Why One Rose May Be On Everyone’s Lips On Valentine’s Day
With Valentine’s Day coming up, a rose that lasts forever may represent the most romantic of all gestures. But this year it appears another ‘Rose’ is looming large like a giant lurking iceberg.
The film Titanic might have given people a few chills for rather more romantic reasons, despite the historical fact behind it being one of mass death from hypothermia. Nonetheless, there is no doubt that for many, the 1996 film starring Kate Winslet and Leonardo di Caprio captured both the imagination and the heart.
So it is that with impeccable timing, the film is set for a cinema re-run on both sides of the Atlantic in early February, having originally come out in December 1997, just over 25 years ago.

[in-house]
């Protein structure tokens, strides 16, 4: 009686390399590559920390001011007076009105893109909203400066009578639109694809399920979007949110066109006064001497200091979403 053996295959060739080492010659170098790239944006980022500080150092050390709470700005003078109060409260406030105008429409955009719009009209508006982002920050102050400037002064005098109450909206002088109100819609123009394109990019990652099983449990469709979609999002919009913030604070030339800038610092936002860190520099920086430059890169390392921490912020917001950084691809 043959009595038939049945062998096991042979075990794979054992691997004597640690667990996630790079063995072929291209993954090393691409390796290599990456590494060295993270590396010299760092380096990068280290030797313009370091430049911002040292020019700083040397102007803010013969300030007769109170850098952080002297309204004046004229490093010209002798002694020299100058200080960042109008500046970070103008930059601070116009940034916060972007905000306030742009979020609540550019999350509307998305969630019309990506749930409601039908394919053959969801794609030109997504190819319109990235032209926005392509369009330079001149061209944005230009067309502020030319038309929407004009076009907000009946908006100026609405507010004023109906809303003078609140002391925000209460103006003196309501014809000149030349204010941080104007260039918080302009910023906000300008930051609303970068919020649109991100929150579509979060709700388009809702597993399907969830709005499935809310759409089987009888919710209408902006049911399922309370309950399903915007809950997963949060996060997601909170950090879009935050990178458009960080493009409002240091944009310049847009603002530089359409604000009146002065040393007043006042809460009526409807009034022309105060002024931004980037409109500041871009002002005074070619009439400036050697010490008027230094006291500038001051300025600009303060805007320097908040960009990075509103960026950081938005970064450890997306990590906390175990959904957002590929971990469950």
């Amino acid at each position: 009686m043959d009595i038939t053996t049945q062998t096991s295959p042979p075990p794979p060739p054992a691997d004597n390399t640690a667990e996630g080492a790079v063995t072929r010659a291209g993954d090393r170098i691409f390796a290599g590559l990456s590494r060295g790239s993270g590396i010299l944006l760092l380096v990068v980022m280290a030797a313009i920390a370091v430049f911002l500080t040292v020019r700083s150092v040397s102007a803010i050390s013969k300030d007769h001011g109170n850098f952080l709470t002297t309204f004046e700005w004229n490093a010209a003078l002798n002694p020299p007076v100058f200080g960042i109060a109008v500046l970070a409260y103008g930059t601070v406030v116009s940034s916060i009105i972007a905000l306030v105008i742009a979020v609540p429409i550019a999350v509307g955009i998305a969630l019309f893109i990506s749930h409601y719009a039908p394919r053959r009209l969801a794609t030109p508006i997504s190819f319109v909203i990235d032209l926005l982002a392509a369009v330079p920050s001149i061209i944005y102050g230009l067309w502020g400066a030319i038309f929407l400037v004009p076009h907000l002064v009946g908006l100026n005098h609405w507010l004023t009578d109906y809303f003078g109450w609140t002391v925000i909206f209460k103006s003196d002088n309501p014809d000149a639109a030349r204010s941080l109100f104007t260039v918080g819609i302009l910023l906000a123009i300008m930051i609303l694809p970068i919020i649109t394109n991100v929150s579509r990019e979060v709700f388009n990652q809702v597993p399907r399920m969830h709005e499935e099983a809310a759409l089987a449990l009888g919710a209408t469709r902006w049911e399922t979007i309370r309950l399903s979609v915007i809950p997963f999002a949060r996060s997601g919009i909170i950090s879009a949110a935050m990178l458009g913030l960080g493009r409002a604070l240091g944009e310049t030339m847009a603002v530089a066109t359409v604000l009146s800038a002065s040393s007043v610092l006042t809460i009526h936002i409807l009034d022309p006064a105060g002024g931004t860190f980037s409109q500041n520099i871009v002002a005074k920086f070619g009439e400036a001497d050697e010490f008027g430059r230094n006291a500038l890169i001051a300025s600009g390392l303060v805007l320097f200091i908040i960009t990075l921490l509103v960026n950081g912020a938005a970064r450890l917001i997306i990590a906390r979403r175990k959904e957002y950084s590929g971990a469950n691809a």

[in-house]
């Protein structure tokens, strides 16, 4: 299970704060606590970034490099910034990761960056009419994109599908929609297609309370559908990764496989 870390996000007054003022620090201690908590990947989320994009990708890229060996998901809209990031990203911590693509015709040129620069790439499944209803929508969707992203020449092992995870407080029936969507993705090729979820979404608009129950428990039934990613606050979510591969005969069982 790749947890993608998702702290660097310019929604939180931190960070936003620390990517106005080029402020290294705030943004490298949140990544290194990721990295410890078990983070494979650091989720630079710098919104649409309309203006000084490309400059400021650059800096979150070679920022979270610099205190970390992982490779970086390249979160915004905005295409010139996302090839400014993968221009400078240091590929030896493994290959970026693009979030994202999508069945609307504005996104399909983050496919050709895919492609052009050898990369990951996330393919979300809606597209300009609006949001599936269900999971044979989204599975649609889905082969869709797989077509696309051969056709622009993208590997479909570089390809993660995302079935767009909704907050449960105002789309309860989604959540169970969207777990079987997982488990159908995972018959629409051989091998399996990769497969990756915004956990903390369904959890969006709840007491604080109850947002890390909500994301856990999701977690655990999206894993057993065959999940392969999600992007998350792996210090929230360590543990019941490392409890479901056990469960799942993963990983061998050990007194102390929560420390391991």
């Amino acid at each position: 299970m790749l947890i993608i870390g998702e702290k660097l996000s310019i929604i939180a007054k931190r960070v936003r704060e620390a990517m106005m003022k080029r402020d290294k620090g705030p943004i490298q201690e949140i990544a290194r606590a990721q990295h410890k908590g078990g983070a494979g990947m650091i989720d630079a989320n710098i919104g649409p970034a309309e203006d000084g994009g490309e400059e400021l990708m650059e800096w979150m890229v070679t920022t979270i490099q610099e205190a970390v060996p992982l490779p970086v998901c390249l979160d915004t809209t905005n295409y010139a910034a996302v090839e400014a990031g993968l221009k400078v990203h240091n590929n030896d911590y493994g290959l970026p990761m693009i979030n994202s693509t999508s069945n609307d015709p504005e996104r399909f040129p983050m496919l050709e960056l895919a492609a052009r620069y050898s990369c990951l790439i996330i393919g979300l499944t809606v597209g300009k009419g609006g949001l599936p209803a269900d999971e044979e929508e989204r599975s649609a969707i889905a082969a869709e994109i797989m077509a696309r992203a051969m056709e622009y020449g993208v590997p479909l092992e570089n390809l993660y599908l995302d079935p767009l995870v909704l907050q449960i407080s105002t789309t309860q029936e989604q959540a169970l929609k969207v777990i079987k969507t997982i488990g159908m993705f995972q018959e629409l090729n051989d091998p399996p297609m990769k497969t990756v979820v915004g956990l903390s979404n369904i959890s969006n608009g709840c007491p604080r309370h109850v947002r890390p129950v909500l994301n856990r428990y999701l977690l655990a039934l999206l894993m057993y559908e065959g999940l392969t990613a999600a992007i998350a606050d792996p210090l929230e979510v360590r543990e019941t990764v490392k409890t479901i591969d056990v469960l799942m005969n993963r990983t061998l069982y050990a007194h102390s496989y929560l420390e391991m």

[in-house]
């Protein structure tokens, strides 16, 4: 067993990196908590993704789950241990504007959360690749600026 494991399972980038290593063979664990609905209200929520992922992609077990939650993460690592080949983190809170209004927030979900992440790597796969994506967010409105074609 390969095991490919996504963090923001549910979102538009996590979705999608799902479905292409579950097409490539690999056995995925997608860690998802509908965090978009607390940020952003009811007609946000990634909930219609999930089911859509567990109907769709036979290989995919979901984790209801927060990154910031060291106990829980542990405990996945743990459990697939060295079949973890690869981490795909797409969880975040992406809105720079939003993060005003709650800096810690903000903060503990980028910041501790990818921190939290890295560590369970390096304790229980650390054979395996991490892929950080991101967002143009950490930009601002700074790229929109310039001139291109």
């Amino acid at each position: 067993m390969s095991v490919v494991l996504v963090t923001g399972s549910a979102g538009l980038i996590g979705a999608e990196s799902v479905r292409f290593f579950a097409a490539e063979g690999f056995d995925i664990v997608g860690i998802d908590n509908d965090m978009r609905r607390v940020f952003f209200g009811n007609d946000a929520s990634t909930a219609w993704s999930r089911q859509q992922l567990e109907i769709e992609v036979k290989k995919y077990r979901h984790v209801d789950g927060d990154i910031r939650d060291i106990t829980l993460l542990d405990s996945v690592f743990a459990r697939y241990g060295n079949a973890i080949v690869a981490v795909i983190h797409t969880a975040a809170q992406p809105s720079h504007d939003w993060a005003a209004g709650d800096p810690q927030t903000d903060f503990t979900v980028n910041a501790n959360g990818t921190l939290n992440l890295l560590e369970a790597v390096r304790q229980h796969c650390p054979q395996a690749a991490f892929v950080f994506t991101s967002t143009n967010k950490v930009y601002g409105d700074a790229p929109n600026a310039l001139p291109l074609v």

Perhaps a new generation of young sweethearts can sit together on February 14th and enjoy the tale of the unlikely and evanescent romance between upper class Rose de Witt Bukater and poor American artist Jack Dawson, who is only sailing after winning his ticket in a game of poker.
Alas - here’s the big plot spoiler - the ship hits an iceberg and sinks, with only Rose surviving as she clings on to a piece of wood not large enough for both of them. But, as the song goes, her heart will go on, even to the point of the same Rose, aged 101, coming on board a search vessel looking for the lost ‘Heart of the Ocean’ necklace that she was believed to have taken with her to the ocean floor.
However, the old lady actually had it all the time - until she casts it into the sea before dreaming of a smoochy reunion with Jack (or doing this in the afterlife after dying in her sleep - you decide).
Even though the last real-life survivor died in 2009, Titanic retains an enduring fascination; for example, the Daily Mail recently reported with great excitement on the discovery of two old rail carriages that had taken passengers to the port in Southampton.
Nonetheless, a rose that lasts permanently is better than one that made it to 101 or a rusting shipwreck. Hopefully, nobody will be throwing it in the sea.